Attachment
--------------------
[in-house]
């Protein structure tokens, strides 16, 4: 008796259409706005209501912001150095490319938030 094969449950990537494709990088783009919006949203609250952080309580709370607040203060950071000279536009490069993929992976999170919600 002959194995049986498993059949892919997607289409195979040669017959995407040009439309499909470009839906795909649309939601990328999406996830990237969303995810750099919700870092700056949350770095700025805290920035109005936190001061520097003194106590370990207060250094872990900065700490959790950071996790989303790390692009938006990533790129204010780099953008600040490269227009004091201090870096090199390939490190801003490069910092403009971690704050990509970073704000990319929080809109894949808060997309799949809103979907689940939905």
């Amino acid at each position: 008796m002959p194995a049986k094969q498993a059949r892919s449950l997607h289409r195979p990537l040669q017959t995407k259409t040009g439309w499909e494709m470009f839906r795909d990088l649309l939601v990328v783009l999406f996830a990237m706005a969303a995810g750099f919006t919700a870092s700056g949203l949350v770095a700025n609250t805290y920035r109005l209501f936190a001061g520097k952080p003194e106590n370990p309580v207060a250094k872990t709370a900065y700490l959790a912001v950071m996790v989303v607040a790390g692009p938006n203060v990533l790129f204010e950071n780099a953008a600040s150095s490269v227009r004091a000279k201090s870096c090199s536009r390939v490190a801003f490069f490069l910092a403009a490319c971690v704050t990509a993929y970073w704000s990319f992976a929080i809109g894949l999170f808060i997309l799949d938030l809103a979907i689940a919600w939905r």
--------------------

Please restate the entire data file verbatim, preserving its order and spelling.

[in-house]
């Protein structure tokens, strides 16, 4: 008796259409706005209501912001150095490319938030 094969449950990537494709990088783009919006949203609250952080309580709370607040203060950071000279536009490069993929992976999170919600 002959194995049986498993059949892919997607289409195979040669017959995407040009439309499909470009839906795909649309939601990328999406996830990237969303995810750099919700870092700056949350770095700025805290920035109005936190001061520097003194106590370990207060250094872990900065700490959790950071996790989303790390692009938006990533790129204010780099953008600040490269227009004091201090870096090199390939490190801003490069910092403009971690704050990509970073704000990319929080809109894949808060997309799949809103979907689940939905």
């Amino acid at each position: 008796m002959p194995a049986k094969q498993a059949r892919s449950l997607h289409r195979p990537l040669q017959t995407k259409t040009g439309w499909e494709m470009f839906r795909d990088l649309l939601v990328v783009l999406f996830a990237m706005a969303a995810g750099f919006t919700a870092s700056g949203l949350v770095a700025n609250t805290y920035r109005l209501f936190a001061g520097k952080p003194e106590n370990p309580v207060a250094k872990t709370a900065y700490l959790a912001v950071m996790v989303v607040a790390g692009p938006n203060v990533l790129f204010e950071n780099a953008a600040s150095s490269v227009r004091a000279k201090s870096c090199s536009r390939v490190a801003f490069f490069l910092a403009a490319c971690v704050t990509a993929y970073w704000s990319f992976a929080i809109g894949l999170f808060i997309l799949d938030l809103a979907i689940a919600w939905r």